Accessing the Internet from PowerShell: Get-WebPage Part1

So last time we looked at accessing the web from PowerShell, we looked a simple function which returned our external IP address, we then used that function to make a script to automatically alert us when our external IP address changed. This was a pretty simple function and script, but I want to spend some time discussing some of this further and build a full CMDLet.

In later posts I want to discuss how I believe you should design your PowerShell code, including CMDLets, functions, scripts and modules, but I want to touch on some of this today.

In the get-externalip function, we have simply created the .Net framework webclient object, set up some headers, and the called the downloadstring method. This is fine for this simple script, but it isn't great design in the long term. What we need is a CMDLet that downloads a URL from the internet (or maybe a local source) and then make use of that CMDLet. The CMDLet should enable us to have a powerful framework where we can easily leverage all of the webclient class functionality, but in a refined and controlled PowerShell manner.

We should also ensure that we provide all the help and documentation with our CMDLets, so anyone can use them. For this we will use the PowerShell Comment Based Help Syntax, something that is an over looked part of PowerShell. Seriously, Microsoft should be encouraging more use of this, every language has something like similar to this, it’s not something special in PowerShell, but if every PowerShell developer used the comment based help syntax, the world would be a much better place.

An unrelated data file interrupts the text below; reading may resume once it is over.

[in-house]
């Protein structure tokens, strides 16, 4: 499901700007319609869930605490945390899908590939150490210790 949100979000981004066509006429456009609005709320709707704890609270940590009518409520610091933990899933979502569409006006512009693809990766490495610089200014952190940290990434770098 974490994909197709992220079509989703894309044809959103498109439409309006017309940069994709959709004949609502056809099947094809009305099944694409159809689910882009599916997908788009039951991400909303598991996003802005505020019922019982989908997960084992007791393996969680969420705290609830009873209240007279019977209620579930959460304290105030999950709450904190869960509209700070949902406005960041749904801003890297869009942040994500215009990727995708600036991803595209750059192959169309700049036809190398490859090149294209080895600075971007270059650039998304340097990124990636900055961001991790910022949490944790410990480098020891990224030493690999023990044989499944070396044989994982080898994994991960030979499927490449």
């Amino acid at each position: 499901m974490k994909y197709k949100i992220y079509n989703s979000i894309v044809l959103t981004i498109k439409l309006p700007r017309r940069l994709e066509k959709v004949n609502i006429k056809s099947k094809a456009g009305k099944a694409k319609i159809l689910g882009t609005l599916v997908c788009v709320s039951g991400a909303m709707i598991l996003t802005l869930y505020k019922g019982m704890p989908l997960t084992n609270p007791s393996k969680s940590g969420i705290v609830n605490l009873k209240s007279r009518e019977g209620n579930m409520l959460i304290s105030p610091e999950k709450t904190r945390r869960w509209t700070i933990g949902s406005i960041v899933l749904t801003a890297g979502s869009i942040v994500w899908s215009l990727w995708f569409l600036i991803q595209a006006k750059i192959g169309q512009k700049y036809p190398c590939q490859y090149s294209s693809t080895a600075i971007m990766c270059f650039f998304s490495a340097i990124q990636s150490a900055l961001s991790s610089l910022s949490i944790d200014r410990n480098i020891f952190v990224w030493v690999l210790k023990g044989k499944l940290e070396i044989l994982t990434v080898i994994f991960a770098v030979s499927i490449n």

Let’s take a look at a CMDLet that will get the HTML representation of a page, this CMDLet will also allow us to set things like the proxy server, headers, credentials for the remote page and the user agent!

The CMDLet below is based upon my Infrastructure Saturday 2012 presentation on PowerShell.

Whoa, quite a bit here, around 100 lines of code! Most of which though is documentation. As you can see, we have the start of the function definition, then the comment based help syntax. This syntax is providing documentation for the get-help CMDLet, including descriptions, parameters, inputs, outputs and examples.

Next we have the CMDLetBinding, we are not specifying anything extra here, just telling PowerShell that this is a CMDLet.

After this we have parameters, there all look pretty simple, only one is mandatory, URL. I have also specified types for all of the parameters. Whilst the specification of types is option, I am not doing this wherever possible, it reduces errors and provides very useful input validation.

Now we have the body of the CMDLet. As expected, we are making a new instance of the WebClient class. Then we have some if statements. If these optional parameters have been specified, then we need to set the various parts of the WebClient object.

I hard set the encoding, it makes things simple an easy.

We then create an object to hold the result, and within a try {} catch{} block will call download string. If we do catch any errors, simply throw them to the calling code. We don’t particularly care about handling errors here, the calling code should; however its crucial to handle errors in a controlled manner.

Finally return the resulting page.

Next time we will look at some examples and some further discussion of the code.